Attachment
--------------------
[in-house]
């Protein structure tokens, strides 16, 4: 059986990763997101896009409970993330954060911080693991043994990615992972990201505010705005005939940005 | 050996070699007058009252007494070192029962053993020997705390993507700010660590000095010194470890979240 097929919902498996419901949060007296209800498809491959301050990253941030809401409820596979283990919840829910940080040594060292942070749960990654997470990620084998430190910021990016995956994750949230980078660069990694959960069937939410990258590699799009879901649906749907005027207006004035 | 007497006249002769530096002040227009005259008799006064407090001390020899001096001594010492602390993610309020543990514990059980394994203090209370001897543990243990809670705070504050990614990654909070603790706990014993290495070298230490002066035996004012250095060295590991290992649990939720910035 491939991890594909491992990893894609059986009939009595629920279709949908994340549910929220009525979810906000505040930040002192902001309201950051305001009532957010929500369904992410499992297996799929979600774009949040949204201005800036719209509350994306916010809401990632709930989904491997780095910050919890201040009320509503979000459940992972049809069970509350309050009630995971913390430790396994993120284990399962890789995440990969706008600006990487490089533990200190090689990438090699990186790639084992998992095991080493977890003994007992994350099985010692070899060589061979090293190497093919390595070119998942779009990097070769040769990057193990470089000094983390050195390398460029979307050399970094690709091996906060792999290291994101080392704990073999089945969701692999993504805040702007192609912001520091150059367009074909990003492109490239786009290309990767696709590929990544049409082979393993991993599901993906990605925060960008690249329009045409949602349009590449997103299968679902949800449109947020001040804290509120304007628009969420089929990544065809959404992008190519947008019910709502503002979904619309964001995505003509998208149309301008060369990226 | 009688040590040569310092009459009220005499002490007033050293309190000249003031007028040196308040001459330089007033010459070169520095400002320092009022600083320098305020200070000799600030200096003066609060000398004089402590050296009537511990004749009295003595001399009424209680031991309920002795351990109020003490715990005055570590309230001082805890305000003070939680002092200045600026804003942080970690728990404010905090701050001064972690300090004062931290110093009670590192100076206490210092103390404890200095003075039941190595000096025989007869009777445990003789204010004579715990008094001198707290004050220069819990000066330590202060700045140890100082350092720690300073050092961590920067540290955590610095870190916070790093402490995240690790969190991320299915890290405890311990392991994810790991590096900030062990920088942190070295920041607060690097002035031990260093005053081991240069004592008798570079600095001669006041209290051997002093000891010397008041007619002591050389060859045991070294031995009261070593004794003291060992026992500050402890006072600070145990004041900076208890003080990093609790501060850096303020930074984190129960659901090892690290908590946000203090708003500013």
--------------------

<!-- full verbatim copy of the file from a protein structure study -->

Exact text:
[in-house]
């Protein structure tokens, strides 16, 4: 059986990763997101896009409970993330954060911080693991043994990615992972990201505010705005005939940005 | 050996070699007058009252007494070192029962053993020997705390993507700010660590000095010194470890979240 097929919902498996419901949060007296209800498809491959301050990253941030809401409820596979283990919840829910940080040594060292942070749960990654997470990620084998430190910021990016995956994750949230980078660069990694959960069937939410990258590699799009879901649906749907005027207006004035 | 007497006249002769530096002040227009005259008799006064407090001390020899001096001594010492602390993610309020543990514990059980394994203090209370001897543990243990809670705070504050990614990654909070603790706990014993290495070298230490002066035996004012250095060295590991290992649990939720910035 491939991890594909491992990893894609059986009939009595629920279709949908994340549910929220009525979810906000505040930040002192902001309201950051305001009532957010929500369904992410499992297996799929979600774009949040949204201005800036719209509350994306916010809401990632709930989904491997780095910050919890201040009320509503979000459940992972049809069970509350309050009630995971913390430790396994993120284990399962890789995440990969706008600006990487490089533990200190090689990438090699990186790639084992998992095991080493977890003994007992994350099985010692070899060589061979090293190497093919390595070119998942779009990097070769040769990057193990470089000094983390050195390398460029979307050399970094690709091996906060792999290291994101080392704990073999089945969701692999993504805040702007192609912001520091150059367009074909990003492109490239786009290309990767696709590929990544049409082979393993991993599901993906990605925060960008690249329009045409949602349009590449997103299968679902949800449109947020001040804290509120304007628009969420089929990544065809959404992008190519947008019910709502503002979904619309964001995505003509998208149309301008060369990226 | 009688040590040569310092009459009220005499002490007033050293309190000249003031007028040196308040001459330089007033010459070169520095400002320092009022600083320098305020200070000799600030200096003066609060000398004089402590050296009537511990004749009295003595001399009424209680031991309920002795351990109020003490715990005055570590309230001082805890305000003070939680002092200045600026804003942080970690728990404010905090701050001064972690300090004062931290110093009670590192100076206490210092103390404890200095003075039941190595000096025989007869009777445990003789204010004579715990008094001198707290004050220069819990000066330590202060700045140890100082350092720690300073050092961590920067540290955590610095870190916070790093402490995240690790969190991320299915890290405890311990392991994810790991590096900030062990920088942190070295920041607060690097002035031990260093005053081991240069004592008798570079600095001669006041209290051997002093000891010397008041007619002591050389060859045991070294031995009261070593004794003291060992026992500050402890006072600070145990004041900076208890003080990093609790501060850096303020930074984190129960659901090892690290908590946000203090708003500013």